pily existing in the Royal Family, so auxiously des the subject of such a question, To this it was replied for the Qucen, that with

sired by that House, and by the country. That the respect to this 'new proposition on the part of the

House was fully seusible of the difhculty which her

Majesty might justly feel in taking upou herself to King's Servants, it should be taken into immediate consideration: but her Majesty's Law Officers ob

relinquish any point in which her own dignity and served, that her Majesty was not in the situation

honour were involved; yet, feeling the inestimable referred to in the above reasoning, having been

importajice of effecting an amicable and fusk adjust

importatice habitually received at Court in this country for ment of the differences alluded to it could trot but be many years, and having only ceased to go there in of opinion, when such large advances had been made 1814, out of regard to the peculiarly delicate situa- towards meeting the wislies of the Queen, that her tion in which the unfortunate differences in the Majesty, by yielding to the earnestly expressed wishes Royal Family placed the late Queen.

of the House, and forbearing to press whose paints

on which were was most diffieulty in coming to an Wilberforéé read the resolutions, to athugements arould not be understood to do any which her Majesty returned the followthing that could mask a wish, on her own accouut,

ing answer: to avoid an inquiry into her conduct, but would only Five a sev proof of her readiness to submit to the "I am bound to receive with gratitude, every aldecision of Parliament, thereby entitling herself to (empt on the part of the House of Commons, to inthe gralitode of that thouse, by sparing them the terpose its biglı mediatiou, for the purpose of healing painful necrosity of instituting proceedings, and of those unhappy differences in the Royal Family. entertaining discussions, which, whatever miglit be whicla no person hus so much reason to deplore as the resalt, crvuld not be other than distressing to myself. And with perfect cruth I can declare that the feelings of her Majesty, disappointing to the an entire reconcilement of those differences, effected lopes of Parliament, derogatory to the dignity of the by authority of Parliament, on principles consistCrow, and injurious to the best interests of the ent with the honour and dignity of all the parties, is empire."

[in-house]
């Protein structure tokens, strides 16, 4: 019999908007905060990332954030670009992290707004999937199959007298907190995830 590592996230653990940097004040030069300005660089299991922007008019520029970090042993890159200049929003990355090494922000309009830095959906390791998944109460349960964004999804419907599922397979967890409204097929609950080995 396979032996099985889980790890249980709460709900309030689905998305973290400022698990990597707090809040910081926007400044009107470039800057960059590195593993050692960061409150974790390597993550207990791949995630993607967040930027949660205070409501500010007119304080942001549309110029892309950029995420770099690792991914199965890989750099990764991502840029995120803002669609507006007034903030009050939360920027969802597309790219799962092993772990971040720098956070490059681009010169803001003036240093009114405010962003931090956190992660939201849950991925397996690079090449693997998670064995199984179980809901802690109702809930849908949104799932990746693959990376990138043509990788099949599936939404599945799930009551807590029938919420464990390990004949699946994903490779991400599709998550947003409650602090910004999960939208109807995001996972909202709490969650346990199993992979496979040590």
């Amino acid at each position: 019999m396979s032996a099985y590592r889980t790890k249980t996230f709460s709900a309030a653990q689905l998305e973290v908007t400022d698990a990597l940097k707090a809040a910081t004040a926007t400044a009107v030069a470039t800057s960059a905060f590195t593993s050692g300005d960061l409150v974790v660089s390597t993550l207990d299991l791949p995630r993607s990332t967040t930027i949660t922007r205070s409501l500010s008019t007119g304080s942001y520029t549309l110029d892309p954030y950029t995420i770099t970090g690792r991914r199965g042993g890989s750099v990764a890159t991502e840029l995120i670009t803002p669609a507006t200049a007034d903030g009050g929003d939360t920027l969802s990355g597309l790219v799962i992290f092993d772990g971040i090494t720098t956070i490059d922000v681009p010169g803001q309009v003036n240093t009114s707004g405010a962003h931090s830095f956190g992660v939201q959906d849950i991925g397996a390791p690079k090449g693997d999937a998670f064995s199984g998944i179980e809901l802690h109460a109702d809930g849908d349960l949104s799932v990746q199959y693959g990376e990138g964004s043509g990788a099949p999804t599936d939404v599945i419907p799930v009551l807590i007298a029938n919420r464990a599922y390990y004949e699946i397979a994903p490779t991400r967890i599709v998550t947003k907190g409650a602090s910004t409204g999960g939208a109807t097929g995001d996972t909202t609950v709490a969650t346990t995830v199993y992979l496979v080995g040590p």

still the object dearest to my heart. These resolutions were supported by “I cannot refrain from expressing my deep sense ministers, and carried by a very large

of the affectionate language of those Resolutions.

It shews the House of Commons to be the faithful majority, 391 members voting for, and

Representative of that generous people, to whom I 194 against them. They were ordered

owe a debt of gratitude that can never be repaid. I to be presented to her Majesty by Mr.

ant sensible, too, that I expose myself to the risk of Wilberforce, Mr. Stuart Wortley (who